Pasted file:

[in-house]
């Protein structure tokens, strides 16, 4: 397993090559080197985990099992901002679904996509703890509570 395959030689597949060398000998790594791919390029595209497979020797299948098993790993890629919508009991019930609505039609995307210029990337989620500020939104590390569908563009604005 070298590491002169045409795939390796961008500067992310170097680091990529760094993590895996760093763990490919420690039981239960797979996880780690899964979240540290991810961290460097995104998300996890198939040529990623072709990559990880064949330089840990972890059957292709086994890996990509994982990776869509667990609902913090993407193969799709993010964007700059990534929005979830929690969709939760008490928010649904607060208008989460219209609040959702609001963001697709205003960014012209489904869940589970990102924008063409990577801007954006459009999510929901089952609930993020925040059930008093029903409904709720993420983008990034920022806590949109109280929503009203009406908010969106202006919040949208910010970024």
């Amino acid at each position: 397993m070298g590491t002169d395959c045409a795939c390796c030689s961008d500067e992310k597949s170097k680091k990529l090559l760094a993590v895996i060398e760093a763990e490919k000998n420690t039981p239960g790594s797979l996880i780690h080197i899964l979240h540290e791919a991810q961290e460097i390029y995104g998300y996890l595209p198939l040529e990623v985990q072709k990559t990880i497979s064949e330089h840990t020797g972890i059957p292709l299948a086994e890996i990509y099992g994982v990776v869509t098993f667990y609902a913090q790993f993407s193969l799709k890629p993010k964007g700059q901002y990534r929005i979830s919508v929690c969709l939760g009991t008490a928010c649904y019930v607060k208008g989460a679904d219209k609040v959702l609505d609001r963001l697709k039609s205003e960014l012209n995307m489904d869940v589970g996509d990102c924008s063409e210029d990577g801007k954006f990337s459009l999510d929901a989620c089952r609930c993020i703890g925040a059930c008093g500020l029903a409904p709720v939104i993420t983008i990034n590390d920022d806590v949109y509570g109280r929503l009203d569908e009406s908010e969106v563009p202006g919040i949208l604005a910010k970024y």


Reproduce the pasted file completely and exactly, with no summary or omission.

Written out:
[in-house]
């Protein structure tokens, strides 16, 4: 397993090559080197985990099992901002679904996509703890509570 395959030689597949060398000998790594791919390029595209497979020797299948098993790993890629919508009991019930609505039609995307210029990337989620500020939104590390569908563009604005 070298590491002169045409795939390796961008500067992310170097680091990529760094993590895996760093763990490919420690039981239960797979996880780690899964979240540290991810961290460097995104998300996890198939040529990623072709990559990880064949330089840990972890059957292709086994890996990509994982990776869509667990609902913090993407193969799709993010964007700059990534929005979830929690969709939760008490928010649904607060208008989460219209609040959702609001963001697709205003960014012209489904869940589970990102924008063409990577801007954006459009999510929901089952609930993020925040059930008093029903409904709720993420983008990034920022806590949109109280929503009203009406908010969106202006919040949208910010970024």
């Amino acid at each position: 397993m070298g590491t002169d395959c045409a795939c390796c030689s961008d500067e992310k597949s170097k680091k990529l090559l760094a993590v895996i060398e760093a763990e490919k000998n420690t039981p239960g790594s797979l996880i780690h080197i899964l979240h540290e791919a991810q961290e460097i390029y995104g998300y996890l595209p198939l040529e990623v985990q072709k990559t990880i497979s064949e330089h840990t020797g972890i059957p292709l299948a086994e890996i990509y099992g994982v990776v869509t098993f667990y609902a913090q790993f993407s193969l799709k890629p993010k964007g700059q901002y990534r929005i979830s919508v929690c969709l939760g009991t008490a928010c649904y019930v607060k208008g989460a679904d219209k609040v959702l609505d609001r963001l697709k039609s205003e960014l012209n995307m489904d869940v589970g996509d990102c924008s063409e210029d990577g801007k954006f990337s459009l999510d929901a989620c089952r609930c993020i703890g925040a059930c008093g500020l029903a409904p709720v939104i993420t983008i990034n590390d920022d806590v949109y509570g109280r929503l009203d569908e009406s908010e969106v563009p202006g919040i949208l604005a910010k970024y």